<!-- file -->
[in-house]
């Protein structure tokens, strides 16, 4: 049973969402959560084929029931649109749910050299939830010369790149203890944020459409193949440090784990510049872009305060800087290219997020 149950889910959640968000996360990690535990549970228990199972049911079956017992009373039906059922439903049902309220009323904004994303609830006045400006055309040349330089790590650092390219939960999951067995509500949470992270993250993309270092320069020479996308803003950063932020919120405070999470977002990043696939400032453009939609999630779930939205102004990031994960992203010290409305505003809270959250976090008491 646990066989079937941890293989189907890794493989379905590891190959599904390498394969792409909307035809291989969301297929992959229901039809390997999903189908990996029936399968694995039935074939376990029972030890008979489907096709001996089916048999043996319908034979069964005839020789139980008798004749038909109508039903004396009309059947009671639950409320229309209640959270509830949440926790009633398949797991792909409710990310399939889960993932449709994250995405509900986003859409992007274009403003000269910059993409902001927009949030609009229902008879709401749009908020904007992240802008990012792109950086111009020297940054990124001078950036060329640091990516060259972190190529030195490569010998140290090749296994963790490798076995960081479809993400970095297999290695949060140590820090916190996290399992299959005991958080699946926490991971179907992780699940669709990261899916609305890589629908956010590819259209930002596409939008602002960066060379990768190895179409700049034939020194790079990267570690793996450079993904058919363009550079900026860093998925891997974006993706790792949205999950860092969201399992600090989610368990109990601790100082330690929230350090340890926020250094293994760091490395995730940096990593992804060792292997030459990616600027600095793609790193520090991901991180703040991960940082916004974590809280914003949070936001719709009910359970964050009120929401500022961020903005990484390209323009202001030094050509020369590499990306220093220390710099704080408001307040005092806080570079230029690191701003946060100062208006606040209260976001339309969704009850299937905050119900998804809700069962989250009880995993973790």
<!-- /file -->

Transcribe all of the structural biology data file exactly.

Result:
[in-house]
């Protein structure tokens, strides 16, 4: 049973969402959560084929029931649109749910050299939830010369790149203890944020459409193949440090784990510049872009305060800087290219997020 149950889910959640968000996360990690535990549970228990199972049911079956017992009373039906059922439903049902309220009323904004994303609830006045400006055309040349330089790590650092390219939960999951067995509500949470992270993250993309270092320069020479996308803003950063932020919120405070999470977002990043696939400032453009939609999630779930939205102004990031994960992203010290409305505003809270959250976090008491 646990066989079937941890293989189907890794493989379905590891190959599904390498394969792409909307035809291989969301297929992959229901039809390997999903189908990996029936399968694995039935074939376990029972030890008979489907096709001996089916048999043996319908034979069964005839020789139980008798004749038909109508039903004396009309059947009671639950409320229309209640959270509830949440926790009633398949797991792909409710990310399939889960993932449709994250995405509900986003859409992007274009403003000269910059993409902001927009949030609009229902008879709401749009908020904007992240802008990012792109950086111009020297940054990124001078950036060329640091990516060259972190190529030195490569010998140290090749296994963790490798076995960081479809993400970095297999290695949060140590820090916190996290399992299959005991958080699946926490991971179907992780699940669709990261899916609305890589629908956010590819259209930002596409939008602002960066060379990768190895179409700049034939020194790079990267570690793996450079993904058919363009550079900026860093998925891997974006993706790792949205999950860092969201399992600090989610368990109990601790100082330690929230350090340890926020250094293994760091490395995730940096990593992804060792292997030459990616600027600095793609790193520090991901991180703040991960940082916004974590809280914003949070936001719709009910359970964050009120929401500022961020903005990484390209323009202001030094050509020369590499990306220093220390710099704080408001307040005092806080570079230029690191701003946060100062208006606040209260976001339309969704009850299937905050119900998804809700069962989250009880995993973790």